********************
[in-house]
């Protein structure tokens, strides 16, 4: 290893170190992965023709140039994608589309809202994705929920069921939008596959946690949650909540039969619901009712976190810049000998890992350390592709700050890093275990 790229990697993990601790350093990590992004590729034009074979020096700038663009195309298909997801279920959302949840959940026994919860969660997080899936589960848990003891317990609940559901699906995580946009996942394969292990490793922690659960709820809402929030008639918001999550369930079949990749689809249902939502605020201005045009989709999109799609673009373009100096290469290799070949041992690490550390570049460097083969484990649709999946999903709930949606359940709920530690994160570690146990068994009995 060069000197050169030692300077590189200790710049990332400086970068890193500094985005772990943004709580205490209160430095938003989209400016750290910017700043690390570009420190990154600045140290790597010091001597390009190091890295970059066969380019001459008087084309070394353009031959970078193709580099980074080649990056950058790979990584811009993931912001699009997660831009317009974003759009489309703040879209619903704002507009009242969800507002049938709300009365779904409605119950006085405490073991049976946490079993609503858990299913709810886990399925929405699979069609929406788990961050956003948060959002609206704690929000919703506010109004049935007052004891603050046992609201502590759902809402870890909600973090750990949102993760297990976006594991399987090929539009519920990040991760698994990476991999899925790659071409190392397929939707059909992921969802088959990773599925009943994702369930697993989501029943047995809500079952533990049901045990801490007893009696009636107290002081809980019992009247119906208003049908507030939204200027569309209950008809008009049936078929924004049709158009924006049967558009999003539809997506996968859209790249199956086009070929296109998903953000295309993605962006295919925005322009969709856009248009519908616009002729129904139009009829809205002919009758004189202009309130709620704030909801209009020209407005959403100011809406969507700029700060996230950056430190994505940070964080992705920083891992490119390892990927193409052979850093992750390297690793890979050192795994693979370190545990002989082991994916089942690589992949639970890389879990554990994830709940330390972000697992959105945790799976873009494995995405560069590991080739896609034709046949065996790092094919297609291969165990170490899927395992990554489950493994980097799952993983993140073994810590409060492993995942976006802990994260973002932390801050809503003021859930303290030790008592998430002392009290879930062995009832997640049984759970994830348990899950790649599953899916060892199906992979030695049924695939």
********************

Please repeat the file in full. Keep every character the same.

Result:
[in-house]
């Protein structure tokens, strides 16, 4: 290893170190992965023709140039994608589309809202994705929920069921939008596959946690949650909540039969619901009712976190810049000998890992350390592709700050890093275990 790229990697993990601790350093990590992004590729034009074979020096700038663009195309298909997801279920959302949840959940026994919860969660997080899936589960848990003891317990609940559901699906995580946009996942394969292990490793922690659960709820809402929030008639918001999550369930079949990749689809249902939502605020201005045009989709999109799609673009373009100096290469290799070949041992690490550390570049460097083969484990649709999946999903709930949606359940709920530690994160570690146990068994009995 060069000197050169030692300077590189200790710049990332400086970068890193500094985005772990943004709580205490209160430095938003989209400016750290910017700043690390570009420190990154600045140290790597010091001597390009190091890295970059066969380019001459008087084309070394353009031959970078193709580099980074080649990056950058790979990584811009993931912001699009997660831009317009974003759009489309703040879209619903704002507009009242969800507002049938709300009365779904409605119950006085405490073991049976946490079993609503858990299913709810886990399925929405699979069609929406788990961050956003948060959002609206704690929000919703506010109004049935007052004891603050046992609201502590759902809402870890909600973090750990949102993760297990976006594991399987090929539009519920990040991760698994990476991999899925790659071409190392397929939707059909992921969802088959990773599925009943994702369930697993989501029943047995809500079952533990049901045990801490007893009696009636107290002081809980019992009247119906208003049908507030939204200027569309209950008809008009049936078929924004049709158009924006049967558009999003539809997506996968859209790249199956086009070929296109998903953000295309993605962006295919925005322009969709856009248009519908616009002729129904139009009829809205002919009758004189202009309130709620704030909801209009020209407005959403100011809406969507700029700060996230950056430190994505940070964080992705920083891992490119390892990927193409052979850093992750390297690793890979050192795994693979370190545990002989082991994916089942690589992949639970890389879990554990994830709940330390972000697992959105945790799976873009494995995405560069590991080739896609034709046949065996790092094919297609291969165990170490899927395992990554489950493994980097799952993983993140073994810590409060492993995942976006802990994260973002932390801050809503003021859930303290030790008592998430002392009290879930062995009832997640049984759970994830348990899950790649599953899916060892199906992979030695049924695939």